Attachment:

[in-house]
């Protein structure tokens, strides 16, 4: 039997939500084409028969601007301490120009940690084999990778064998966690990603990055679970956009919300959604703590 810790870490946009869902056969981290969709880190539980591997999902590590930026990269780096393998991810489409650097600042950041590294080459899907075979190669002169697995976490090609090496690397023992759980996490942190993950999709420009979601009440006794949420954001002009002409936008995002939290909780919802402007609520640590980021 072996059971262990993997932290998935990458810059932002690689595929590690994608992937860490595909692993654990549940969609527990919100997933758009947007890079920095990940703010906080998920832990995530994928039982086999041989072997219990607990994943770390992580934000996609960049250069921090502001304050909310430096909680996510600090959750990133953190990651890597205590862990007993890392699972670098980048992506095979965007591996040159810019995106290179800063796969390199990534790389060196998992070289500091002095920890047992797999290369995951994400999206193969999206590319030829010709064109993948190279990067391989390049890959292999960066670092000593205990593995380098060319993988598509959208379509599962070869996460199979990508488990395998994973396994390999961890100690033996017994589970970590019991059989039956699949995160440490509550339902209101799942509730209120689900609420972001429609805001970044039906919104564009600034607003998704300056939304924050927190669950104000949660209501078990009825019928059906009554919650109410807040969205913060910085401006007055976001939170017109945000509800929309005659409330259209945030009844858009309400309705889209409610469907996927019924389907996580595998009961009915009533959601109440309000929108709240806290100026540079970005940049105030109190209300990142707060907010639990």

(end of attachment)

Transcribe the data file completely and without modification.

[in-house]
């Protein structure tokens, strides 16, 4: 039997939500084409028969601007301490120009940690084999990778064998966690990603990055679970956009919300959604703590 810790870490946009869902056969981290969709880190539980591997999902590590930026990269780096393998991810489409650097600042950041590294080459899907075979190669002169697995976490090609090496690397023992759980996490942190993950999709420009979601009440006794949420954001002009002409936008995002939290909780919802402007609520640590980021 072996059971262990993997932290998935990458810059932002690689595929590690994608992937860490595909692993654990549940969609527990919100997933758009947007890079920095990940703010906080998920832990995530994928039982086999041989072997219990607990994943770390992580934000996609960049250069921090502001304050909310430096909680996510600090959750990133953190990651890597205590862990007993890392699972670098980048992506095979965007591996040159810019995106290179800063796969390199990534790389060196998992070289500091002095920890047992797999290369995951994400999206193969999206590319030829010709064109993948190279990067391989390049890959292999960066670092000593205990593995380098060319993988598509959208379509599962070869996460199979990508488990395998994973396994390999961890100690033996017994589970970590019991059989039956699949995160440490509550339902209101799942509730209120689900609420972001429609805001970044039906919104564009600034607003998704300056939304924050927190669950104000949660209501078990009825019928059906009554919650109410807040969205913060910085401006007055976001939170017109945000509800929309005659409330259209945030009844858009309400309705889209409610469907996927019924389907996580595998009961009915009533959601109440309000929108709240806290100026540079970005940049105030109190209300990142707060907010639990």